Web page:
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Kidney Health...

Your kidneys may be small, but they are mighty, complex, hardworking organs that are vital for your wellbeing.  Most people have two kidneys. They are located under the ribs, above the waist, at the back, one on each side.  Kidneys are shaped like beans and are around 10-12 cm long, which is about the size of a small avocado or a curved bar of soap.

What do kidneys do?

  • Kidneys control your blood pressure. They help to regulate blood pressure by adjusting fluid levels and producing hormones. This supports heart health and circulation

  • Kidneys remove waste and extra fluid. Kidneys filter around 180 litres of blood every day which around 360 pints of milk or 240 standard sized bottles of wine!

  • Kidneys makes red blood cells. Kidneys produce a hormone that prompts the bone marrow to make red blood cells, which carry oxygen for energy

  • Kidneys keep bones healthy. Kidneys make vitamin D, essential for strong bones.  They also balance minerals like calcium, vital for bone strength.

  • Kidneys control PH levels. Kidneys maintain a healthy ph balance in your body by remove excess acids.  This keeps your body’s chemistry in check.

Blood Pressure |
A picture of a African Caribbean Family |

African Caribbean communities are five times more likely to develop Chronic Kidney Disease (CKD) than other groups.  Factors such as hypertension, diabetes, heart disease, genetic predisposition, a family history of kidney disease, dietary habits, and a lack of health discussions within the community contribute to this disparity.


Kidney disease can also develop as a result of autoimmune conditions that disproportionately affect the African Caribbean community, such as Lupus, Sickle Cell Disease, and IgA Nephropathy (IgAN).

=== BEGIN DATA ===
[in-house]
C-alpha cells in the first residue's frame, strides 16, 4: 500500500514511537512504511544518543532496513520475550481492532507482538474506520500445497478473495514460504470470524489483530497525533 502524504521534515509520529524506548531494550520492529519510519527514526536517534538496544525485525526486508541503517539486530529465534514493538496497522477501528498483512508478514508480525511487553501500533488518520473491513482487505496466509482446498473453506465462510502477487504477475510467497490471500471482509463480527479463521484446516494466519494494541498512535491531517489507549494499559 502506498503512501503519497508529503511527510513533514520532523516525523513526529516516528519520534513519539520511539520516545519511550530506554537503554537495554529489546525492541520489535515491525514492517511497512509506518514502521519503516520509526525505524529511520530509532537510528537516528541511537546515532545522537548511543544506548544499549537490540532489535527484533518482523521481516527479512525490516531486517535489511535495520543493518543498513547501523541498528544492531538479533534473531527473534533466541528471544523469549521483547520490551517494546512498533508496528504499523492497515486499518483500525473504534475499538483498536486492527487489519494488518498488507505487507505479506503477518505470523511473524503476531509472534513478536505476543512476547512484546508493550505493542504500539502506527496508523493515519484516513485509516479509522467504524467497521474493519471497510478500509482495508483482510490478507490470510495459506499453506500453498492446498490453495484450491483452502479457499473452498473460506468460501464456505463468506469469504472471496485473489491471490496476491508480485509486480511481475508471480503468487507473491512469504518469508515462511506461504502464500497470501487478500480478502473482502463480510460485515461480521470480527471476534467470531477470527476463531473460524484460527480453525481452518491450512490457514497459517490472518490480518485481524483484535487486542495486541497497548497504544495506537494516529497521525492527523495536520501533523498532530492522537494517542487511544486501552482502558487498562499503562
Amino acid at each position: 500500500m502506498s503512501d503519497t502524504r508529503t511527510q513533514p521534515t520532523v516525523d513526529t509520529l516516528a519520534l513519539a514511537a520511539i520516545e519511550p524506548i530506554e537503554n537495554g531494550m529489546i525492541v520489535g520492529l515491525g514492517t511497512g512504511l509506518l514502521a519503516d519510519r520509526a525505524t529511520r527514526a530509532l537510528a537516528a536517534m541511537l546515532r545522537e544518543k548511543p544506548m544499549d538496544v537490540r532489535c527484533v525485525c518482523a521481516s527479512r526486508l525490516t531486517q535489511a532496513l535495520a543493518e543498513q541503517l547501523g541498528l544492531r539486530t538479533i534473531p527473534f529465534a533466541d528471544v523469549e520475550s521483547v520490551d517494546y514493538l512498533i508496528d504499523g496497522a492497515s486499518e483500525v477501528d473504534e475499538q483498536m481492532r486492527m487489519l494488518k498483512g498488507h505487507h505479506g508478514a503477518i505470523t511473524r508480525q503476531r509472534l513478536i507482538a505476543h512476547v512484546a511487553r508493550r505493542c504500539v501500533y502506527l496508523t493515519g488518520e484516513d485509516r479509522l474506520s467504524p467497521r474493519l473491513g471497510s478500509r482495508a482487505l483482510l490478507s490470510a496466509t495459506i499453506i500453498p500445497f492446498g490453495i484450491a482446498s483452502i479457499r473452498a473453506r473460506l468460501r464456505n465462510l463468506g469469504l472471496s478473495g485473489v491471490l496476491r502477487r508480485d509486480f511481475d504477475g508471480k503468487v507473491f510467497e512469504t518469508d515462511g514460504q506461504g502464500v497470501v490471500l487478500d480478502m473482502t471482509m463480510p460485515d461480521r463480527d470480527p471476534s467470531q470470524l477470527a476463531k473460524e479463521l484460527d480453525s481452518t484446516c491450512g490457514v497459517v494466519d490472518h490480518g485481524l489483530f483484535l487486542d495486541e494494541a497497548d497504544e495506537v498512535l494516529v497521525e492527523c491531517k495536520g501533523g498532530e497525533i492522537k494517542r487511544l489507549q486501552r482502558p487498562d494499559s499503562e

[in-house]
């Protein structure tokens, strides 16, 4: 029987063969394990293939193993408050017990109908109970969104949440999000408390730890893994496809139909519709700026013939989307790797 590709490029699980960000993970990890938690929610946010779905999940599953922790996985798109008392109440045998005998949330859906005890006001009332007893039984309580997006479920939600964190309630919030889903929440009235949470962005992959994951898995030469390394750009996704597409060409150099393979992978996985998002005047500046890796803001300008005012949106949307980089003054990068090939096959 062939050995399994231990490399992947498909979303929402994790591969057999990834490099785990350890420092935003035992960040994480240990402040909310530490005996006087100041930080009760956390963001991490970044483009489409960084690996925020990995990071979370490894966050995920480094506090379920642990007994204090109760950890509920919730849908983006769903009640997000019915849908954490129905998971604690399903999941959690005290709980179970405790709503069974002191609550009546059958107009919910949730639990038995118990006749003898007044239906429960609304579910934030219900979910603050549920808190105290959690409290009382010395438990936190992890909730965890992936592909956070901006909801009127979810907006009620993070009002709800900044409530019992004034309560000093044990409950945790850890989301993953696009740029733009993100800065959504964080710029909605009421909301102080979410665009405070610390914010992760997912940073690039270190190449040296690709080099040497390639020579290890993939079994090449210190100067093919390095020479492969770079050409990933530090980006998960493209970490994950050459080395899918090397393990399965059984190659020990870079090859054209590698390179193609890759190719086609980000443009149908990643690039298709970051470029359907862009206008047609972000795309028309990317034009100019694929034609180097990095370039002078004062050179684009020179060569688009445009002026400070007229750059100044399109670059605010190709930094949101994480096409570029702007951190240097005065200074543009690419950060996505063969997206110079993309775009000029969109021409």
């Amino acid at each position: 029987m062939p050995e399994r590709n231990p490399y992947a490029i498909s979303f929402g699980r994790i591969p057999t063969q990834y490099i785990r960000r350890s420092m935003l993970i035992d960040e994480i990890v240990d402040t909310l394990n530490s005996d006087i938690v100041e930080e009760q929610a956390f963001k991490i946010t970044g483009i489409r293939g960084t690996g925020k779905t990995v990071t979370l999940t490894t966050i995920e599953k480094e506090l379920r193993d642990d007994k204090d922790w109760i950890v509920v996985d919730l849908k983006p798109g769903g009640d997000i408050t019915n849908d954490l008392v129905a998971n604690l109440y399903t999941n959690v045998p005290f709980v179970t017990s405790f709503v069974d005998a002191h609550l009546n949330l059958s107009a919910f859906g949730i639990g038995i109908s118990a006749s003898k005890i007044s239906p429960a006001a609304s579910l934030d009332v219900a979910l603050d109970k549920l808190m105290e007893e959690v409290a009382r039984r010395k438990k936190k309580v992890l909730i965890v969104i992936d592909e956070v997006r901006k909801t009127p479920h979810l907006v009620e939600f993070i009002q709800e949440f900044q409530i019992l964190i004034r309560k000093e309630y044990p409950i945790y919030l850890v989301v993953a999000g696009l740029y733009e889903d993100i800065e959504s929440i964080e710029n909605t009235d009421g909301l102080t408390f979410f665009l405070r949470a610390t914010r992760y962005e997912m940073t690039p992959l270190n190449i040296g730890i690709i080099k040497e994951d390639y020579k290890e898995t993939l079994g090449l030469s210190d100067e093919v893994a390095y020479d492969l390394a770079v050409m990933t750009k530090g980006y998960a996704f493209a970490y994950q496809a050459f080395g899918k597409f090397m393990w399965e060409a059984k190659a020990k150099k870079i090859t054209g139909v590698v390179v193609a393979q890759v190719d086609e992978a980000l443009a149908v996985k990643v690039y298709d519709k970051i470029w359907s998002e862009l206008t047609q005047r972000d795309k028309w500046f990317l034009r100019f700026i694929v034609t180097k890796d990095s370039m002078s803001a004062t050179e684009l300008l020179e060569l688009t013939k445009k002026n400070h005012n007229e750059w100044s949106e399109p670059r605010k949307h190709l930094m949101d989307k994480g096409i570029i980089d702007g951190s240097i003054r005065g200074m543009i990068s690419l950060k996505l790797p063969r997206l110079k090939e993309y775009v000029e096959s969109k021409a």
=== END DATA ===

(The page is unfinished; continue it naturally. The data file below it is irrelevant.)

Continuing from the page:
5 stages of kidney function |

There are 5 stages of kidney disease

In the beginning stages of CKD (stages 1 & 2), most people don't feel symptoms because their kidneys can still work fine without showing any signs of a problem.

Early kidney disease is often found during tests for other health issues.  Early diagnosis of CKD and regular monitoring is important, because lifestyle changes and medical care could prevent it from getting worse.

Symptoms of CKD include, but are not limited to:


  • Feeling tired all the time. Feeling tired all the time could be a sign of kidney disease as your body might not be getting enough oxygen rich blood

  • Foamy or cloudy urine. If your urine looks foamy or cloudy it could mean there is a problem with your kidneys or urinary system

  • Weight loss and poor appetite. Weight loss and poor appetite can be signs of advanced kidney disease, often resulting from waste build up and loss of appetite due to uraemia.  Uraemia is when kidneys are very damaged and can't filter waste and extra fluids from the blood anymore. This causes waste like urea, creatinine, and other toxins to build up in the blood instead of being removed through urine.

  • Shortness of breath. If you are finding it difficult to breathe, it could be because fluid is building up in your lungs, a sign that your kidneys are not working well.

  • Swollen ankles, feet or hands. Swollen ankles, feet or hands might be a sign that your body is holding on to too much fluid because your kidneys aren’t working properly.

Symptoms of Kidney Disease |

There are over 70,000 people in the UK are being treated for kidney failure (also known as stage 5 CKD), where kidney function is less than 15%)* (source Kidney Care UK).  This is around 4 in 10 people


There is no cure for kidney failure; only treatments such as dialysis and kidney transplants are available.


There are currently ver 30,000 people in the UK are currently on dialysis** and currently over 6,000 people on the kidney transplant list (source NHS Blood and Transplant: Organ Donation. ***

Read more about the 5 stages of kidney disease

Stage 1 Kidney Disease

Stage 2 Kidney Disease

Stage 3 Kidney Disease

Stage 4 Kidney Disease

Stage 5 Kidney Disease


* Kidney Care UK

** Kidney Care UK

*** NHS Blood and Transplant: Organ Donation - Statistics about organ donation (weekly statistics)

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